The government maintained efforts to prevent trafficking; however, government policies towards many foreign workers were insufficient to address their vulnerability to trafficking. NATU within the Ministry of Justice continued to coordinate anti-trafficking efforts among relevant ministries and NGOs during the reporting period; NATU had nine staff members in 2021, including the national coordinator, two legal advisors, an intern, three law students, one secretary, and one national service volunteer. NGOs reported that while NATU demonstrated political will and was knowledgeable about trafficking, it was not always effective influencing other parts of the government and lacked the resources to fully meet its mandate. The government maintained its 2019-2024 NAP to combat human trafficking. However, for the third consecutive year, the government did not finalize its implementation plan nor allocate additional funds for the NAP. Throughout 2021, the four inter-ministerial teams, each focusing on key objectives outlined in the NAP, held discussions with NGOs, civil society organizations, and government stakeholders; the teams presented their recommendations to the Committee of Directors General for approval in September 2021. One of the four inter-ministerial teams was tasked with conducting research on the scope and characteristics of trafficking in Israel; the government approved the team’s research plan during the reporting period and provided a budget. Unlike previous years, the Knesset did not re-establish the Subcommittee on Trafficking in Women and Prostitution; however, the Knesset established a committee on migrant workers, which discussed labor trafficking, among other issues. While the government produced an annual report on its anti-trafficking efforts and regularly updated information on NATU’s website, the report was not publicly available; NGOs reported difficulty obtaining information on the government’s anti-trafficking efforts, and the government did not respond to most information requests from NGOs. The government conducted various national awareness-raising campaigns, including education programs for students, national television commercials, radio broadcasts, and lectures for government officials, shelter staff, and academics. In May 2021, Israel acceded to the Council of Europe Convention on Action Against Trafficking in Human Beings.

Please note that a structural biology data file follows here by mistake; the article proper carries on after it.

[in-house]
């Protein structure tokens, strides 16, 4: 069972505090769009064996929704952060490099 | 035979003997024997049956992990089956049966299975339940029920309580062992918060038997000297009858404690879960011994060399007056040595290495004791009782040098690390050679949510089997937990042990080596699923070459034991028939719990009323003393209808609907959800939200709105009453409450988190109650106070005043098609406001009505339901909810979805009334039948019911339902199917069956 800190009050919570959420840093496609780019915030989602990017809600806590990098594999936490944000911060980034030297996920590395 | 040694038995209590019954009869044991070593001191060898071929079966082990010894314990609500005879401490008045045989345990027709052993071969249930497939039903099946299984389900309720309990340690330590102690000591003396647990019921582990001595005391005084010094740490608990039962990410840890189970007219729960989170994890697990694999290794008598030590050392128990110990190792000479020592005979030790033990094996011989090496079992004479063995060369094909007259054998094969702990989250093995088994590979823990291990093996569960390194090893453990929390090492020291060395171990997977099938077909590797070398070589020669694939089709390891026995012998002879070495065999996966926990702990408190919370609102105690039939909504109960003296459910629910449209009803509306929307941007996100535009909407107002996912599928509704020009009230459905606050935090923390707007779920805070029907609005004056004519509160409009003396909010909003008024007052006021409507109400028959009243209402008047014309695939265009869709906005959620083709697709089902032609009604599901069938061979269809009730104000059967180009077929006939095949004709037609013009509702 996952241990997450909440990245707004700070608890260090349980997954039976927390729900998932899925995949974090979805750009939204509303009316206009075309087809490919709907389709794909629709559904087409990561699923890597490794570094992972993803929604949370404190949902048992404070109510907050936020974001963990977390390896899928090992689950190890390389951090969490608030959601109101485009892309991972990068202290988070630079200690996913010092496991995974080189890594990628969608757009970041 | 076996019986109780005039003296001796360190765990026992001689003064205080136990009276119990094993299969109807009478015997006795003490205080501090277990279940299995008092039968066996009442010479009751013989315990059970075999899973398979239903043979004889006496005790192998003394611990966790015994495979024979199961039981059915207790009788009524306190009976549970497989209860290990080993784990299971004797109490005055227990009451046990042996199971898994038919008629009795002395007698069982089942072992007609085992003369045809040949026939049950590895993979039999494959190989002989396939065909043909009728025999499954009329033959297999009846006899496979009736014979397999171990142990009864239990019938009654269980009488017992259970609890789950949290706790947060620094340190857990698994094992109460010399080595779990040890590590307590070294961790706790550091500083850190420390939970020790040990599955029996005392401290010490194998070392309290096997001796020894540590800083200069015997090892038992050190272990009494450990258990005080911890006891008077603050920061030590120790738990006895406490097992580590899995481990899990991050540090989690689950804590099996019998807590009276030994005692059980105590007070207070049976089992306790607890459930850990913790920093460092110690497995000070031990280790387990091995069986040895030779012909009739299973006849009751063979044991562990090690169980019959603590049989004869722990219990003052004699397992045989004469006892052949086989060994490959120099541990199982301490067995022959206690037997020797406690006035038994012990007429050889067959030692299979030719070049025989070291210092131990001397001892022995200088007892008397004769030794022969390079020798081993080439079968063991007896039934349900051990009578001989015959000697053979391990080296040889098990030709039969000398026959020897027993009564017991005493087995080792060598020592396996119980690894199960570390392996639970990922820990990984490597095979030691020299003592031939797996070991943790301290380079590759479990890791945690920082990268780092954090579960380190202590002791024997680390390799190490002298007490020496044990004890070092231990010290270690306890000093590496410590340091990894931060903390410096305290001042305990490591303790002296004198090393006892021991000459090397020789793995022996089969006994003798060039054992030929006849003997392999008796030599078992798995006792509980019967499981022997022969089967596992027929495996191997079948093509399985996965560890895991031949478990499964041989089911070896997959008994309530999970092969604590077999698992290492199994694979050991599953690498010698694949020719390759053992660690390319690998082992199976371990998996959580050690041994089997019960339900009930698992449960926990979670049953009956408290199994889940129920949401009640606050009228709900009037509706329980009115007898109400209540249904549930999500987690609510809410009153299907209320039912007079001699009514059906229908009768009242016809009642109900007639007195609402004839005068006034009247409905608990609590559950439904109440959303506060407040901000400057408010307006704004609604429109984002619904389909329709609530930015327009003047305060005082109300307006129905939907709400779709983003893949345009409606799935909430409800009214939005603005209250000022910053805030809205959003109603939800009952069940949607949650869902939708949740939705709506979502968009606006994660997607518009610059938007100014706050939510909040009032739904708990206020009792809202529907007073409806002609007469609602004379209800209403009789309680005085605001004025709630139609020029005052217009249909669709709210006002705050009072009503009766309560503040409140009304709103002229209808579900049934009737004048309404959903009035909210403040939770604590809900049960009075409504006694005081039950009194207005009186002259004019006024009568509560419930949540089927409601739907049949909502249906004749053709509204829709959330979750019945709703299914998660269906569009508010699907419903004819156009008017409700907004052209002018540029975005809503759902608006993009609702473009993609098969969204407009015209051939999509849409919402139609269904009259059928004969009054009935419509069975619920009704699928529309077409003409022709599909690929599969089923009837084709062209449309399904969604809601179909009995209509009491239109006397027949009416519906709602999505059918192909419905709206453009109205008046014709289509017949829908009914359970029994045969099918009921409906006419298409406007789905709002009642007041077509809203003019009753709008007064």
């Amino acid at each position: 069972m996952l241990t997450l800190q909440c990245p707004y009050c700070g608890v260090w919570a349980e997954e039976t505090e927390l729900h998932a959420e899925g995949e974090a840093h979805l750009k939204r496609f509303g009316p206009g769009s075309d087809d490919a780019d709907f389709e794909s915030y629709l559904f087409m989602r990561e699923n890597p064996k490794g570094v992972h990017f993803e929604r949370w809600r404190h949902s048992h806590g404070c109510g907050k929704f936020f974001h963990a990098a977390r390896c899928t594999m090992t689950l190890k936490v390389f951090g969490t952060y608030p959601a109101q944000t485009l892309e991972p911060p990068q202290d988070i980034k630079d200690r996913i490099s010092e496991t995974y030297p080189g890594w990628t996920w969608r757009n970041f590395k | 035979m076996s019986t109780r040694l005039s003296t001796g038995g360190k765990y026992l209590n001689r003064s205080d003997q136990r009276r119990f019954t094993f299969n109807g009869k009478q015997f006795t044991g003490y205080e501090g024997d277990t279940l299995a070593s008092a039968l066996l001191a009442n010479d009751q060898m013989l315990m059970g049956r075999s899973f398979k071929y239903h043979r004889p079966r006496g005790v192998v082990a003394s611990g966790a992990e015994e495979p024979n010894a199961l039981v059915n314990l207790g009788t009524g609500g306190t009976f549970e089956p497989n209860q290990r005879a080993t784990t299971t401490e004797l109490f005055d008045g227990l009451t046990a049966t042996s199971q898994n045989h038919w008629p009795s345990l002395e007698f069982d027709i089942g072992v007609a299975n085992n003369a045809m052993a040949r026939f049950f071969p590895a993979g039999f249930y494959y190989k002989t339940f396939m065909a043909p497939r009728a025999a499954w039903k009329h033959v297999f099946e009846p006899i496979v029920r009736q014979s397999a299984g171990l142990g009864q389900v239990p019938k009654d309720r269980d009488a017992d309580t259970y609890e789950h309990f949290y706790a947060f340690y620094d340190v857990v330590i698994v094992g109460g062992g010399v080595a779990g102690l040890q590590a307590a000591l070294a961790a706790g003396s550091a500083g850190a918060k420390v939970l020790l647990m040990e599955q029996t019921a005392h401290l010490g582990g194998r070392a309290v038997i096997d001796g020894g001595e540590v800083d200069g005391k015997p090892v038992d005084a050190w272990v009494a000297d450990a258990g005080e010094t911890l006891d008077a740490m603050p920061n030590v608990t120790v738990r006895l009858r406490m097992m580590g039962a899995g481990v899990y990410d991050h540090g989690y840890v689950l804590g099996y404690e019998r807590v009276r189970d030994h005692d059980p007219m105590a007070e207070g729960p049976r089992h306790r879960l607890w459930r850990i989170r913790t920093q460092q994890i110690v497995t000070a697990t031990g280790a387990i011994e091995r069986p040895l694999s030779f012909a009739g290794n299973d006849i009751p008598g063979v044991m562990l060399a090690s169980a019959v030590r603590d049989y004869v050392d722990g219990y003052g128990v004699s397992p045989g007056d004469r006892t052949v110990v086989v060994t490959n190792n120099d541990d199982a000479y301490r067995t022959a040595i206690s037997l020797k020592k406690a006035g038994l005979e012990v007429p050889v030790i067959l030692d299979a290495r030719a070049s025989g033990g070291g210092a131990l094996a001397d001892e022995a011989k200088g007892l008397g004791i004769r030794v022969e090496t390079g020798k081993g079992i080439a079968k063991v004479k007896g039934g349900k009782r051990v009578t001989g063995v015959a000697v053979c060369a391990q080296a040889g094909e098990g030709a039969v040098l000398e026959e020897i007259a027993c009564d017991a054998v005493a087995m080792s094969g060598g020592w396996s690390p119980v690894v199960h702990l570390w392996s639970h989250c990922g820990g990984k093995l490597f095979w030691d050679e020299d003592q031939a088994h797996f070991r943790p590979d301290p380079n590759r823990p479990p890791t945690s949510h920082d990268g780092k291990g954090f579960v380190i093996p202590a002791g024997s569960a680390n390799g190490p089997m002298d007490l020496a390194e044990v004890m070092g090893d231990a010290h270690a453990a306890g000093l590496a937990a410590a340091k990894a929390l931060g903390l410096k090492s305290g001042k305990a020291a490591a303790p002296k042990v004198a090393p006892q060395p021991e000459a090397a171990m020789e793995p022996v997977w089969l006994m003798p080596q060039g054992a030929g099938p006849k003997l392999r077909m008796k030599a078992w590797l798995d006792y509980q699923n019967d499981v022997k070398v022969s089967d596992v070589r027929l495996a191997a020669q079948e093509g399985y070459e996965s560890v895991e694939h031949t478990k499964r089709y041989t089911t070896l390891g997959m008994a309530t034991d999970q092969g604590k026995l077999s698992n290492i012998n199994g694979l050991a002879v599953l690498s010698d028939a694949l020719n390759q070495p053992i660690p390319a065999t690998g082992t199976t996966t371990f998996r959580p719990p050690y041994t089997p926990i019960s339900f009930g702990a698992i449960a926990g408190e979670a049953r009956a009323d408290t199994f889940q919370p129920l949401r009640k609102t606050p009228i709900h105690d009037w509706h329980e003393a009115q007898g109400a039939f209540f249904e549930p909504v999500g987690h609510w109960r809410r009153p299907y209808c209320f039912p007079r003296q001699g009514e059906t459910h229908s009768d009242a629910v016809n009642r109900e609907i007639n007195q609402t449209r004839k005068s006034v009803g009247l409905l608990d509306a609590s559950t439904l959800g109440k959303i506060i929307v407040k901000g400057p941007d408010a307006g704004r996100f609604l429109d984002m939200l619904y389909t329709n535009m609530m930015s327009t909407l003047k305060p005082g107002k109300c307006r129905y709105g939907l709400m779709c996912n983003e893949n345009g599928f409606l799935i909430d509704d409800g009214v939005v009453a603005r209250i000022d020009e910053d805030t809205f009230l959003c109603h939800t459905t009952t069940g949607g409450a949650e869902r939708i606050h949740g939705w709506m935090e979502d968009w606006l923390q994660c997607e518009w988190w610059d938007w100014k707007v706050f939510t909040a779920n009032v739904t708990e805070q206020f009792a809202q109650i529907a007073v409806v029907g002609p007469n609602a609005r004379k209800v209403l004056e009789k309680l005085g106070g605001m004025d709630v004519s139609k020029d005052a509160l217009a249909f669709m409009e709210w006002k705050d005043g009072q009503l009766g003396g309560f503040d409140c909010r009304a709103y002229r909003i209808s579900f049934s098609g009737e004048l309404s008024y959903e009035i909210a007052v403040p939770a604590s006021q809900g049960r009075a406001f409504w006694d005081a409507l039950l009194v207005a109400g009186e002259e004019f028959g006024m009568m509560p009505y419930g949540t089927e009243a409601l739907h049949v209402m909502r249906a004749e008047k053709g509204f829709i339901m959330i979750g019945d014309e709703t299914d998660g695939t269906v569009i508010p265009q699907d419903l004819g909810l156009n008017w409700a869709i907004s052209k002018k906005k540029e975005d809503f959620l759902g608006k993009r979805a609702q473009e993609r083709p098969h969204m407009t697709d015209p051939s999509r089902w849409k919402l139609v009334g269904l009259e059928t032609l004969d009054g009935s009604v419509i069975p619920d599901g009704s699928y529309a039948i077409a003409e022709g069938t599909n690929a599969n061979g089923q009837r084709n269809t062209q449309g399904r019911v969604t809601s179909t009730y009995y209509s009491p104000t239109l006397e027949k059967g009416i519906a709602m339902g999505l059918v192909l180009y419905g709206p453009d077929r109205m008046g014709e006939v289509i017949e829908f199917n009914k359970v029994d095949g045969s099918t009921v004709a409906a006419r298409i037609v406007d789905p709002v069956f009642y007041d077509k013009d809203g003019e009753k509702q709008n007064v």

376A of the Penal Law 5737-1977 prohibited holding a person’s passport against their will and carried a penalty of three to five years’ imprisonment; the government did not report specific law enforcement action under this law during the reporting year. In 2021, the Ministry of Economy and Industry (MOEI), which employed 210 labor inspectors, issued 196 administrative warnings, imposed 45 fines totaling 5.27 million shekels ($1.7 million), and filed two indictments for labor violations involving child labor that resulted in five convictions; in 2020, the MOEI issued 196 administrative warnings, imposed 66 fines totaling 9.96 million shekels ($3.2 million), and filed two indictments for labor violations. In addition, through MOEI inspections, employers returned 829,120 shekels ($267,540) of withheld wages to foreign workers in 2021. Authorities opened 489 criminal investigations and filed 114 indictments against employers of foreign workers for suspected violations of labor laws; courts rendered 69 sentences with sanctions and compensation totaling approximately 5.35 million shekels ($1.73 million). This represented an increase from 2020 when the government opened 1,145 criminal investigations for suspected violations of labor laws, filed 94 indictments, and rendered 77 sentences with sanctions and compensation totaling 3.7 million shekels ($1.19 million). NGOs continued to report there were not enough labor inspectors, especially in the construction and agricultural sectors, to sufficiently monitor and enforce labor laws. Additionally, NGOs reported the government did not effectively regulate foreign contracting companies (“Hevrot Bitzua”), nor did it effectively prevent the exploitation of foreign workers in the construction and agriculture sectors recruited outside of established BWAs. In 2021, the government implemented new BWAs with the Philippines and Sri Lanka in home-based long-term care sectors and with Nepal and Georgia in the institutionalized long- term care sector. The government maintained BWAs with 10 other countries for agriculture, construction, caregiving, and domestic work sectors; in 2021, 9,387 of the 31,370 foreign workers who arrived in Israel did so through these agreements. Foreign workers recruited under BWAs had triplicate standardized labor contracts held by the worker, employer, and the government. Private Israeli recruitment agencies could not charge worker-paid recruitment fees in the domestic caregiving sector, and worker-paid recruitment fees were capped at 2,814 shekels ($910) in the agricultural sector; the government did not report other actions to prohibit worker-paid recruitment fees. While Israeli law required employers of foreign workers to provide detailed labor contracts in a language the worker understands, there was not adequate government oversight to ensure contracts for workers not covered by BWAs met labor standards, which left workers vulnerable to exploitative employment practices, including long work hours, violations of work and living conditions, and exploitative promissory notes. NGOs reported foreign workers often paid exorbitant fees to recruitment agencies in their country of origin or the Israeli manpower agency; NGOs reported many foreign workers financed the fees through high interest rate loans from informal or illicit lenders in Israel, further increasing workers’ vulnerability to trafficking.